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The issue before the court is the willful violation of the automatic stay and the failure of the creditor to turn over property of the estate. The court awarded debtor compensation but declined to award punitive damages because it believed that punitive damages were not necessary to deter similar conduct in the future.

Armstrong v. Bailey (In re Willow Brook Cottages)

(Internal Ref: Opinion 413)




Judge Kimball, U.S. District Court

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After holding a hearing to show cause, the bankruptcy court held that Armstrong had violated the bankruptcy automatic stay provision, § 362, by filing his adversary proceeding without the court's permission. The bankruptcy court held him in contempt, awarded the trustee attorney's fees and punitive damages, and dismissed the adversary proceeding with prejudice. The review of the dismissal with prejudice for the alleged violation of the automatic stay was reviewed de novo . The factual determinations of the bankruptcy court as to the awarding of fees and damages were reviewed under an abuse of discretion standard. The district court ruled that the bankruptcy court properly dismissed Armstrong's action with prejudice for violating the stay and that it was acting within its discretion in awarding compensatory damages to a corporation. The district court determined that the punitive damage award is an abuse of discretion and that Armstrong's procedural defect does not merit the awarding of punitive damages based upon criminal contempt. The punitive damages award is reversed and the contempt charges are set aside.

George v. Cevering (In re Cevering)

(Internal Ref: Opinion 412)




Judge Boulden

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Debtor's ex-spouse filed a nondischargeability action under 11 U.S.C. §523(a)(4), (a)(5), and (a)(15) seeking $50,000, an award of punitive damages and attorney fees. On the day of trial, the debtor stipulated that the $50,000 debt was nondischargeable under 11 U.S.C. § 523(a)(15). The court found that the debt was also nondischargeable under 11 U.S.C. § 523(a)(4) but declined to award punitive damages because the statute of limitations ran on any state law conversion claim prepetition and no provision of the Bankruptcy Code allowed punitive damages under the circumstances of the case. The court declined to award attorney fees finding there was no case law, contractual, or statutory basis. The plaintiff also sought a general denial of the debtor's discharge under 11 U.S.C. §727(a)(2) and (a)(4)(A). The court denied the debtor's discharge under § 727(a)(4)(A) finding that the debtor knowingly and fraudulently made a material false oath.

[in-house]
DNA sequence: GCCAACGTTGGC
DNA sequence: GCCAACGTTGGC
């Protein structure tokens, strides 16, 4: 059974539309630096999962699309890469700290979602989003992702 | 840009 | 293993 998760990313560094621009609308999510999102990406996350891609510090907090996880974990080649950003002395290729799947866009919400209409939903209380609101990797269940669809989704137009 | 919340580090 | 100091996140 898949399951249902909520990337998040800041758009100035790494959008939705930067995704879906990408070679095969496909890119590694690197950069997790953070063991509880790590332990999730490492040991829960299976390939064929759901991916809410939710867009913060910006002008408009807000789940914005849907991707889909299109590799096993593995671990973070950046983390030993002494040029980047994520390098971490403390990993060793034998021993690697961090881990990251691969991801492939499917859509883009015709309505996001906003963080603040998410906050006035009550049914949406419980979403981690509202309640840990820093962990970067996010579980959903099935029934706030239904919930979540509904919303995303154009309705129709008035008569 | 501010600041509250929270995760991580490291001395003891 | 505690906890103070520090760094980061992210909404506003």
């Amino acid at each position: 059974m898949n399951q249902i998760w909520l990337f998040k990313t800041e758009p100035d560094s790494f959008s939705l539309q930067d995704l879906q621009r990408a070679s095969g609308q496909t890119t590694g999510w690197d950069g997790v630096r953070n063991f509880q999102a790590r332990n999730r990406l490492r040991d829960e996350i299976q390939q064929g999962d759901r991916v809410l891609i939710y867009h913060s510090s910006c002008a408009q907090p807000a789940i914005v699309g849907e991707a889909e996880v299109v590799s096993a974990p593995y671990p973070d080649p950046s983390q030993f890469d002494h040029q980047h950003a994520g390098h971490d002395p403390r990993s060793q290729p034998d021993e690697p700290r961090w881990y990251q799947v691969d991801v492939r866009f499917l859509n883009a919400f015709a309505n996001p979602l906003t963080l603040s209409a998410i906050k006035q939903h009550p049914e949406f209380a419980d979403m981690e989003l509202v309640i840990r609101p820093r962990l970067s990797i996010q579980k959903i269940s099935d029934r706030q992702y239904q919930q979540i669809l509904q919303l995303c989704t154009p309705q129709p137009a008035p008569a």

Nickerson v. Bailey (In re Ogden)

(Internal Ref: Opinion 411)


APPEAL Unpublished 2000 WL 33710895


U.S. District Court, Utah

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The bankruptcy court awarded summary judgment in favor of the chapter 7 trustee and against the Nickersons for $2ll,237.50, plus interest, as initial transferees under 11 U.S.C. § 550. The bankruptcy court ruled that the Nickersons must return to debtor's estate the amounts they received from debtor as profits from a Ponzi scheme that debtor operated. The district court affirmed the bankruptcy court's decision in its entirety.

In re Amos

(Internal Ref: Opinion 410)




Judge Boulden

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"Gap period" attorneys fees incurred after the filing of a chapter 13 petition but before conversion to chapter 7 which are not allowed under §330(a)(4)(B) will not be allowed under §503(b)(1)(A). Applications for allowance of administrative expenses filed prior to conversion to chapter 7 are timely pursuant to Fed R. Bankr. P. 1019(c), and, to the extent allowed by the court, should be paid by the chapter 13 trustee from available §1306(a)(2) funds. If there are more allowed chapter 13 administrative claims than available §1306(a)(2) funds, the allowed §503(b)(2) administrative claims should be prorated and paid from §541 property after chapter 7 administrative expenses pursuant to §726.Procedure change : Parties seeking allowance of any chapter 13 administrative expense must timely file a request for payment of the administrative expense prior to conversion to chapter 7 and have that request resolved by a final order, or other order extending the period, within sixty days of the conversion, or the administrative expense claim will be deemed waived by the applicant.

Big Sky Motors, Ltd. v. Bailey (In re Ogden)

(Internal Ref: Opinion 409)


APPEAL Unpublished 2000 WL 33672946


U.S. District Court, Utah

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The bankruptcy court held that Big Sky received a $300,000 preferential transfer from debtor, which the trustee was entitled to avoid and recover from Big Sky, which was the initial transferee. The district court held that the bankruptcy court correctly determined that the trustee could avoid the $300,000 transfer to Big Sky under 11 U.S.C. § 547(b) and recover the money from Big Sky under 11 U.S.C. § 550(a)(1).